WSU Art Exhibit Explodes with Pacific Northwest Color and Sound – and a New Examination of What ‘Folk Art’ Can Mean | Arts & Culture | Spokane | Interior of the Pacific Northwest

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Bears and Beckons by Blair Saxon-Hill

Credit the Pacific Northwest Music Scene inspiring the name of Washington State University’s new exhibit, Indie Folk: New Art and Sounds of the Pacific Northwest.

“When I discovered the Northwest was a hub for indie folk, which is a genre that hybridizes traditional acoustic folk with contemporary instrumentation, I came up with a title for the show,” says Melissa Feldman , the East Coast-based freelance art curator who developed indie folk.

The music may have inspired the title, but it was the Pacific Northwest art scene that caught her eye several years ago when she was living in Seattle.

“I noticed there was a lot of involvement with handcrafting and artisanal methods in the Pacific Northwest, as opposed to hands-off concept work, and a preference for the crude graphic directness that you could describe as ‘folk,'” says Feldman, who worked with Portland-based Adams and Ollman Gallery in 2020 to stage indie folk online before approaching WSU with the show.

Folk – as in folk music, folklore, folk hero – informally refers to people. It also involves a group of popular traditions. It might make people art one of the easiest categories of artistic creation to understand because it is people.

Although an individual’s experiences with folk art may differ due to culture and history, there are commonalities in form. Folk art exemplifies ingenuity, such as scrap metal sculptures made from old farm tools. It is often personal, narrative, and sometimes functional, like the heritage quilt that conveys both the history and legacy of its creator and users. And folk art is graphic rather than scripted, emphasizing authenticity rather than artifice; it may be created by someone who does not know or care about structured techniques, and who may or may not call themselves an artist.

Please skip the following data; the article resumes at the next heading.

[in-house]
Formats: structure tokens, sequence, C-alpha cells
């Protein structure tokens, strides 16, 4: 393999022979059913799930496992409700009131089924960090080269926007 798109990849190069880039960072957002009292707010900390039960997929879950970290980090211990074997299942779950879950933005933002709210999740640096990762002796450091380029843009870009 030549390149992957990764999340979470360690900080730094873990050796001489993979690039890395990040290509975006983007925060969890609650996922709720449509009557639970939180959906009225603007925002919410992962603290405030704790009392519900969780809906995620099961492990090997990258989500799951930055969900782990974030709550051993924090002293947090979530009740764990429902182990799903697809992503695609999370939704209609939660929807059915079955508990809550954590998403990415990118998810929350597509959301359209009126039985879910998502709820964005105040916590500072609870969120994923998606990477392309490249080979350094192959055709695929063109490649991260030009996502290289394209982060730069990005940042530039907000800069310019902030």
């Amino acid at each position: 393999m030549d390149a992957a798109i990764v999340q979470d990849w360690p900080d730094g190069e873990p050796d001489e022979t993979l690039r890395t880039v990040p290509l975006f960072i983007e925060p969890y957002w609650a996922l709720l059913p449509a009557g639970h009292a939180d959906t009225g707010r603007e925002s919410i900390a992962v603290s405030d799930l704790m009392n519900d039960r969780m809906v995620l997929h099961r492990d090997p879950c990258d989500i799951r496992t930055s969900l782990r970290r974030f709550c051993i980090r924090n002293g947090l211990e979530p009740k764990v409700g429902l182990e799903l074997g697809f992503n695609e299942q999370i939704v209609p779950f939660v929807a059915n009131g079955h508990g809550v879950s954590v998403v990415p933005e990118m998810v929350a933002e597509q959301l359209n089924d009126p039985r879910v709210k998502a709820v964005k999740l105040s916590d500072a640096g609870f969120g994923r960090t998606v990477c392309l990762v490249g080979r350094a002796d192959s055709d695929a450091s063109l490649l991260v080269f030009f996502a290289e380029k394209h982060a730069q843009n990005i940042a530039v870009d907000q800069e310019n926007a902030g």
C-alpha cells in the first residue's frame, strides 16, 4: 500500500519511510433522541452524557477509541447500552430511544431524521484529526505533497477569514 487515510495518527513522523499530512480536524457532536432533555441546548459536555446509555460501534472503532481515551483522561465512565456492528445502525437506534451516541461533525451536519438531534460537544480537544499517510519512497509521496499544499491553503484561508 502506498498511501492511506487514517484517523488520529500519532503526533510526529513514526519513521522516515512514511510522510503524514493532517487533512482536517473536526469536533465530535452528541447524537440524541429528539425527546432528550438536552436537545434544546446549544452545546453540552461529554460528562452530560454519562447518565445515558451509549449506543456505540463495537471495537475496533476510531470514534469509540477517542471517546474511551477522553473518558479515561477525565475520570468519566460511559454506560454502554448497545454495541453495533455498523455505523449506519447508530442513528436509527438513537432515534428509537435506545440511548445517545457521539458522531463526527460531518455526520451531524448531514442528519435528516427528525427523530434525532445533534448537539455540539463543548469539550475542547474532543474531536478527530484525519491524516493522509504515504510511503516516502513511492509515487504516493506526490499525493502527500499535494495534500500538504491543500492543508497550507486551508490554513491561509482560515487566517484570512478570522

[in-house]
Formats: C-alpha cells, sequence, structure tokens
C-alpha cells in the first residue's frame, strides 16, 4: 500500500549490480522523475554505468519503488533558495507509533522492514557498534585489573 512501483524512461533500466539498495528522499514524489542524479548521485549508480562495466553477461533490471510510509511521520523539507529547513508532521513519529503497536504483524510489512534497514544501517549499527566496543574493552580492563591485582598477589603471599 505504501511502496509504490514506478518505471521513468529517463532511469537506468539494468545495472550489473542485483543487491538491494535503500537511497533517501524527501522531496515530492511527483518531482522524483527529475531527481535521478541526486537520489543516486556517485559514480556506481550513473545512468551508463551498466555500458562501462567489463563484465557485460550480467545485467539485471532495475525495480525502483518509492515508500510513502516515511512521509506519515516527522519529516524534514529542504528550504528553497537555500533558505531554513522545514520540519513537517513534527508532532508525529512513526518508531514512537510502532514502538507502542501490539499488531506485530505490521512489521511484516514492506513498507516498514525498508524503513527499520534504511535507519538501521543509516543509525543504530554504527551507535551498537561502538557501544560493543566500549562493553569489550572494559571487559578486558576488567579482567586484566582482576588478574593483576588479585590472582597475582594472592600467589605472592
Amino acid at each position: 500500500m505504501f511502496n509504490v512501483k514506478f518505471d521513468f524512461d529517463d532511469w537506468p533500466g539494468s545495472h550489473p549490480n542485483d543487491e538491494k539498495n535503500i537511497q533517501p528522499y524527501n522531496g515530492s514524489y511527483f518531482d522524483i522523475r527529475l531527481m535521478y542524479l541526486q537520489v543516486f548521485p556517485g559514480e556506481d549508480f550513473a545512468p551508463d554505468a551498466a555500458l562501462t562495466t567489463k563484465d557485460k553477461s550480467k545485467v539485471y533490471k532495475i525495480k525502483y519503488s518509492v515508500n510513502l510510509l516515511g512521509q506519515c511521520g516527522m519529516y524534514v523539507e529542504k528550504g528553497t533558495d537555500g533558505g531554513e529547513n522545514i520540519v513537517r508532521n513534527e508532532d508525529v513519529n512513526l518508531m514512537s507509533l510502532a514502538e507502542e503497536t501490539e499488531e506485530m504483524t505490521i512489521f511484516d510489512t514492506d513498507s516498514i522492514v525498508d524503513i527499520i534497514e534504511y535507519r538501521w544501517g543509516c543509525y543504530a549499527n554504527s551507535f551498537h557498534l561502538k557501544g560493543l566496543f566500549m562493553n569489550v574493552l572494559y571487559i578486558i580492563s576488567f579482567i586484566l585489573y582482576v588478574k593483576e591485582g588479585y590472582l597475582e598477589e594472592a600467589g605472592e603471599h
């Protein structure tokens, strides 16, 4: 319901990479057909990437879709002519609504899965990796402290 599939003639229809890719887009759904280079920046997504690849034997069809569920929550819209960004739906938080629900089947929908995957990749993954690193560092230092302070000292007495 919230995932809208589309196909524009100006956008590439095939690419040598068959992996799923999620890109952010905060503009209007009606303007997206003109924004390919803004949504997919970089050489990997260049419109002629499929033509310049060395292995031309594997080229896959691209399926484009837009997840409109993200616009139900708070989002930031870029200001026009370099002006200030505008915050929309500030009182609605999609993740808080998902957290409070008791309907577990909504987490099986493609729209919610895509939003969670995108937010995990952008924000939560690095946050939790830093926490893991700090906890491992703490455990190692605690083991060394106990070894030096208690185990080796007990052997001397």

As democratic like the sound of folk art, however, the term is also problematic, says Ryan Hardesty, executive director of the Jordan Schnitzer Museum of Art WSU. “Historically, it’s been used as a catch-all term for really—unfortunately—any artist considered outside of the mainstream art historical canon.”

Similar labels like “outsider art” or “low art” used in academic or institutional settings have historically separated artists – and therefore the art they produce – based on education, gender and ethnicity. .

indie folk and exhibits like this can help bridge those disparities.

“I think what’s exciting today and in the world we live in now is to see an effort to reclaim the term ‘folk’, to work on dissolving some of those boundaries, giving greater value to broader forms of human artistry and ingenuity.” says Hardesty, who has worked with Feldman since 2021 to bring indie folk at WSU.

Neither Hardesty nor Feldman would call the exhibit participants folk artists in the traditional sense, and few, if any, call themselves that.

“Rather the point [of Indie Folk] is really to reflect on the sensibilities, chosen aesthetics and influences of a select group of contemporary Northwest artists,” says Hardesty.

Feldman agrees.

“None of the artists in the exhibit are interested in replicating early American wooden toys or a classic quilt pattern,” Feldman says.

Click to enlarge by Andrea Joyce Heimer

“The Big Sky Rodeo finals that summer were marred by a lightning storm, a horse fight and my first wank in a haystack” by Andrea Joyce Heimer

Although the artists of indie folk may not call themselves “folk artists,” they refer to folk traditions in a variety of ways, Feldman says, including “aesthetics, formal and material inventiveness, connection to the past, closeness with human experience and ordinary life.

Aesthetically, Andrea Joyce Heimer’s painting “The Big Sky Rodeo Finals That Summer Were Marked By A Flash Lightning Storm, A Horse Fight, And My First Handjob In A Haystack” illustrates a complex outdoor event that is both straight and airy so viewers “read” the action almost like a graphic novel.